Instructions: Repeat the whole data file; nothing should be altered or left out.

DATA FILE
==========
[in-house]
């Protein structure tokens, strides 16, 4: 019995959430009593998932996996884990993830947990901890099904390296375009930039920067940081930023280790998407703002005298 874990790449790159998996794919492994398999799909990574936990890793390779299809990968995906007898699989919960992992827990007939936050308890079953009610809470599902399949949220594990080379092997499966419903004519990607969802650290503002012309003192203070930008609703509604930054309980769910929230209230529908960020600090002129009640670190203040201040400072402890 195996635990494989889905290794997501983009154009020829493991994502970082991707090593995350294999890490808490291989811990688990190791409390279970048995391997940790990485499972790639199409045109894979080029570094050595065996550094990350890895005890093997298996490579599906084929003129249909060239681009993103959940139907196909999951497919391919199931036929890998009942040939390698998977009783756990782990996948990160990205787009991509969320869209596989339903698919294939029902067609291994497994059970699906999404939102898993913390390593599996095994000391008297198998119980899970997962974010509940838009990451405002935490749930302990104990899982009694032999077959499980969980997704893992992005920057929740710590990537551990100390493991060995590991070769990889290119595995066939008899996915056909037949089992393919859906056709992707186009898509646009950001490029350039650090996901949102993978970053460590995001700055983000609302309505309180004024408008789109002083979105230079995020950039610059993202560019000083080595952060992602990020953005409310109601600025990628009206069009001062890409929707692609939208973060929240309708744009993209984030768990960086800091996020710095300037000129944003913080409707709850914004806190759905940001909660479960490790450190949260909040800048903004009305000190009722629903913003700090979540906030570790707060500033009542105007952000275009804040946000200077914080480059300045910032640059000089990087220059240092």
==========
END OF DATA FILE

[in-house]
């Protein structure tokens, strides 16, 4: 019995959430009593998932996996884990993830947990901890099904390296375009930039920067940081930023280790998407703002005298 874990790449790159998996794919492994398999799909990574936990890793390779299809990968995906007898699989919960992992827990007939936050308890079953009610809470599902399949949220594990080379092997499966419903004519990607969802650290503002012309003192203070930008609703509604930054309980769910929230209230529908960020600090002129009640670190203040201040400072402890 195996635990494989889905290794997501983009154009020829493991994502970082991707090593995350294999890490808490291989811990688990190791409390279970048995391997940790990485499972790639199409045109894979080029570094050595065996550094990350890895005890093997298996490579599906084929003129249909060239681009993103959940139907196909999951497919391919199931036929890998009942040939390698998977009783756990782990996948990160990205787009991509969320869209596989339903698919294939029902067609291994497994059970699906999404939102898993913390390593599996095994000391008297198998119980899970997962974010509940838009990451405002935490749930302990104990899982009694032999077959499980969980997704893992992005920057929740710590990537551990100390493991060995590991070769990889290119595995066939008899996915056909037949089992393919859906056709992707186009898509646009950001490029350039650090996901949102993978970053460590995001700055983000609302309505309180004024408008789109002083979105230079995020950039610059993202560019000083080595952060992602990020953005409310109601600025990628009206069009001062890409929707692609939208973060929240309708744009993209984030768990960086800091996020710095300037000129944003913080409707709850914004806190759905940001909660479960490790450190949260909040800048903004009305000190009722629903913003700090979540906030570790707060500033009542105007952000275009804040946000200077914080480059300045910032640059000089990087220059240092």